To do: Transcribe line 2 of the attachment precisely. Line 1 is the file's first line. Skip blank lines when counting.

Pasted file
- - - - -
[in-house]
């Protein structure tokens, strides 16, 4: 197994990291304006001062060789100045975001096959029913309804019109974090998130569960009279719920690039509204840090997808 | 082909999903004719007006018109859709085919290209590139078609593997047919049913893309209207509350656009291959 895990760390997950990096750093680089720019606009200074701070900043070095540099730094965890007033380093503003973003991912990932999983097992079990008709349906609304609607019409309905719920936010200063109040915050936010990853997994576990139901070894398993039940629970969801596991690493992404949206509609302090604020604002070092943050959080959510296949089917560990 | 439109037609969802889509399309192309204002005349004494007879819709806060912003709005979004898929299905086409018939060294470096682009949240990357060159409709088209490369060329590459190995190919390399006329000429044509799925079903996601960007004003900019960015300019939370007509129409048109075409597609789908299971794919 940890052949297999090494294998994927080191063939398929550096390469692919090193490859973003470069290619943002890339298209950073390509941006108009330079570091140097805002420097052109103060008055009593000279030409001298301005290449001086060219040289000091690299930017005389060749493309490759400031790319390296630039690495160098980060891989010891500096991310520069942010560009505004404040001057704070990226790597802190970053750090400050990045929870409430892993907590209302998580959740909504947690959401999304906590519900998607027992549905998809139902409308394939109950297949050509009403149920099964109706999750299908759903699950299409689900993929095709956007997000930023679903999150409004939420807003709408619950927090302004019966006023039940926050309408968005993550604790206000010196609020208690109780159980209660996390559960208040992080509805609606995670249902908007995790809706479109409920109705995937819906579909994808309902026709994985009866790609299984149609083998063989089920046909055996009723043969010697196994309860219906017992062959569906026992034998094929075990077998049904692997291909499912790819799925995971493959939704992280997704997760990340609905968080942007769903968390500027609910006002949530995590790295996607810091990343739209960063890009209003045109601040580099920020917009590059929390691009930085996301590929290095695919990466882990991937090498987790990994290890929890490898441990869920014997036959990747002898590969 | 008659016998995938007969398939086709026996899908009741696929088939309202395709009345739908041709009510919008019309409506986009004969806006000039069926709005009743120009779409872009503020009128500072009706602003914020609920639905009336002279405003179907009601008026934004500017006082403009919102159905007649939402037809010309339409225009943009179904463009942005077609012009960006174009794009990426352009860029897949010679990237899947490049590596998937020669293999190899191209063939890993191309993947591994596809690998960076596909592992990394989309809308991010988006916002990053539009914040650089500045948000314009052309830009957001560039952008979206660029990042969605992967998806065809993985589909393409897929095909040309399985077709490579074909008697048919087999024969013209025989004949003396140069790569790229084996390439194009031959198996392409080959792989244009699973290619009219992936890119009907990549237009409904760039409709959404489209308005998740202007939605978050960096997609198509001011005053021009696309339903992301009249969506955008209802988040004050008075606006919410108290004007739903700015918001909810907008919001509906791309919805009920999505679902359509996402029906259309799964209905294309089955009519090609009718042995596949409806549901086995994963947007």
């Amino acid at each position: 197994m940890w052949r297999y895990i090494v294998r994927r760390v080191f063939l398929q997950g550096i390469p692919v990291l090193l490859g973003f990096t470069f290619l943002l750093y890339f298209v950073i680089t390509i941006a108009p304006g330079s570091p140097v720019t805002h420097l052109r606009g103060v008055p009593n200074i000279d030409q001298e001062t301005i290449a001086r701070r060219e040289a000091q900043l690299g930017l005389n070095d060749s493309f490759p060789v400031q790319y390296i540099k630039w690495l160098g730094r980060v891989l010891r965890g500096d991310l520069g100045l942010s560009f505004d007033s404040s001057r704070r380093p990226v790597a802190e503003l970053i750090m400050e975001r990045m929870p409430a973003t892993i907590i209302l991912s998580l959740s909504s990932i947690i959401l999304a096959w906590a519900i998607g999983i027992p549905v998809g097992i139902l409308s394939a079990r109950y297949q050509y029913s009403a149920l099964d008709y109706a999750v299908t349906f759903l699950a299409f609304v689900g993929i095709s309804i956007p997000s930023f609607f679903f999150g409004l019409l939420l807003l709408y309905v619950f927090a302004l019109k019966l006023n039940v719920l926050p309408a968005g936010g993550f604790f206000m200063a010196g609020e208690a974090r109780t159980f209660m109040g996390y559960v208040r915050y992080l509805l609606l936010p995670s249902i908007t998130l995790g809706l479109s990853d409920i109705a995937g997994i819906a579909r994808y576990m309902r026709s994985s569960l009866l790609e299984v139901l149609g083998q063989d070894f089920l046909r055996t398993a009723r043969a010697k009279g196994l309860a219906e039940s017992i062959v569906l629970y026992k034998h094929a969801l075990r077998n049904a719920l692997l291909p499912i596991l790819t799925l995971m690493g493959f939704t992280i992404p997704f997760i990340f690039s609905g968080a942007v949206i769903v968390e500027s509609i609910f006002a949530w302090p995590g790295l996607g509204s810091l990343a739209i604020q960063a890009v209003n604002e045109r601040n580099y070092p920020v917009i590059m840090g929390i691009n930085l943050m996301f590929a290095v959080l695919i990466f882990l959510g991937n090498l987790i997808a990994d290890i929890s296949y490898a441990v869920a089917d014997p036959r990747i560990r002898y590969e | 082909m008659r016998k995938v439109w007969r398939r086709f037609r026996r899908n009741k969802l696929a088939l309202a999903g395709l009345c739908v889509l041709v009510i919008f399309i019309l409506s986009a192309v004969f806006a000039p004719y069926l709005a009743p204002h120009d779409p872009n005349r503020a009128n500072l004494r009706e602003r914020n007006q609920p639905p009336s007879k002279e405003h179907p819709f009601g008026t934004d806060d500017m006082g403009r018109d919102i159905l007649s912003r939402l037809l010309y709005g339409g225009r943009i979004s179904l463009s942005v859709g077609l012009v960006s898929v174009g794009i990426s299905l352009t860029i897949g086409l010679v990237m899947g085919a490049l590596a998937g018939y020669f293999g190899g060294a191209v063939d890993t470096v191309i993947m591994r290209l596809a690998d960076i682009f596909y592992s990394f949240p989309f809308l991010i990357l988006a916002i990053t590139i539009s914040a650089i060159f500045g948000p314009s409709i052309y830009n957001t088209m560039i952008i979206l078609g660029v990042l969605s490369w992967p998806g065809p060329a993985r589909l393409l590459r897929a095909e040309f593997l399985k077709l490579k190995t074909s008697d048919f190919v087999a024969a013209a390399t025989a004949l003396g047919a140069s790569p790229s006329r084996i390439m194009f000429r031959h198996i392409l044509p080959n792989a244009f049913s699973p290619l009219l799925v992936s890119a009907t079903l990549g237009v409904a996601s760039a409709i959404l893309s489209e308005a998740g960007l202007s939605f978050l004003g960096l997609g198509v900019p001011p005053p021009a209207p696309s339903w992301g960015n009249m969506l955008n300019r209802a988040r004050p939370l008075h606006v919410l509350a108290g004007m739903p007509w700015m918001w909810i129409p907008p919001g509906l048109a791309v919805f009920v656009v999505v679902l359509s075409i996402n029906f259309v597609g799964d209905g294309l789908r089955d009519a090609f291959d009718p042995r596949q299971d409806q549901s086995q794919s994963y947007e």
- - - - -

């Protein structure tokens, strides 16, 4: 197994990291304006001062060789100045975001096959029913309804019109974090998130569960009279719920690039509204840090997808 | 082909999903004719007006018109859709085919290209590139078609593997047919049913893309209207509350656009291959 895990760390997950990096750093680089720019606009200074701070900043070095540099730094965890007033380093503003973003991912990932999983097992079990008709349906609304609607019409309905719920936010200063109040915050936010990853997994576990139901070894398993039940629970969801596991690493992404949206509609302090604020604002070092943050959080959510296949089917560990 | 439109037609969802889509399309192309204002005349004494007879819709806060912003709005979004898929299905086409018939060294470096682009949240990357060159409709088209490369060329590459190995190919390399006329000429044509799925079903996601960007004003900019960015300019939370007509129409048109075409597609789908299971794919 940890052949297999090494294998994927080191063939398929550096390469692919090193490859973003470069290619943002890339298209950073390509941006108009330079570091140097805002420097052109103060008055009593000279030409001298301005290449001086060219040289000091690299930017005389060749493309490759400031790319390296630039690495160098980060891989010891500096991310520069942010560009505004404040001057704070990226790597802190970053750090400050990045929870409430892993907590209302998580959740909504947690959401999304906590519900998607027992549905998809139902409308394939109950297949050509009403149920099964109706999750299908759903699950299409689900993929095709956007997000930023679903999150409004939420807003709408619950927090302004019966006023039940926050309408968005993550604790206000010196609020208690109780159980209660996390559960208040992080509805609606995670249902908007995790809706479109409920109705995937819906579909994808309902026709994985009866790609299984149609083998063989089920046909055996009723043969010697196994309860219906017992062959569906026992034998094929075990077998049904692997291909499912790819799925995971493959939704992280997704997760990340609905968080942007769903968390500027609910006002949530995590790295996607810091990343739209960063890009209003045109601040580099920020917009590059929390691009930085996301590929290095695919990466882990991937090498987790990994290890929890490898441990869920014997036959990747002898590969 | 008659016998995938007969398939086709026996899908009741696929088939309202395709009345739908041709009510919008019309409506986009004969806006000039069926709005009743120009779409872009503020009128500072009706602003914020609920639905009336002279405003179907009601008026934004500017006082403009919102159905007649939402037809010309339409225009943009179904463009942005077609012009960006174009794009990426352009860029897949010679990237899947490049590596998937020669293999190899191209063939890993191309993947591994596809690998960076596909592992990394989309809308991010988006916002990053539009914040650089500045948000314009052309830009957001560039952008979206660029990042969605992967998806065809993985589909393409897929095909040309399985077709490579074909008697048919087999024969013209025989004949003396140069790569790229084996390439194009031959198996392409080959792989244009699973290619009219992936890119009907990549237009409904760039409709959404489209308005998740202007939605978050960096997609198509001011005053021009696309339903992301009249969506955008209802988040004050008075606006919410108290004007739903700015918001909810907008919001509906791309919805009920999505679902359509996402029906259309799964209905294309089955009519090609009718042995596949409806549901086995994963947007």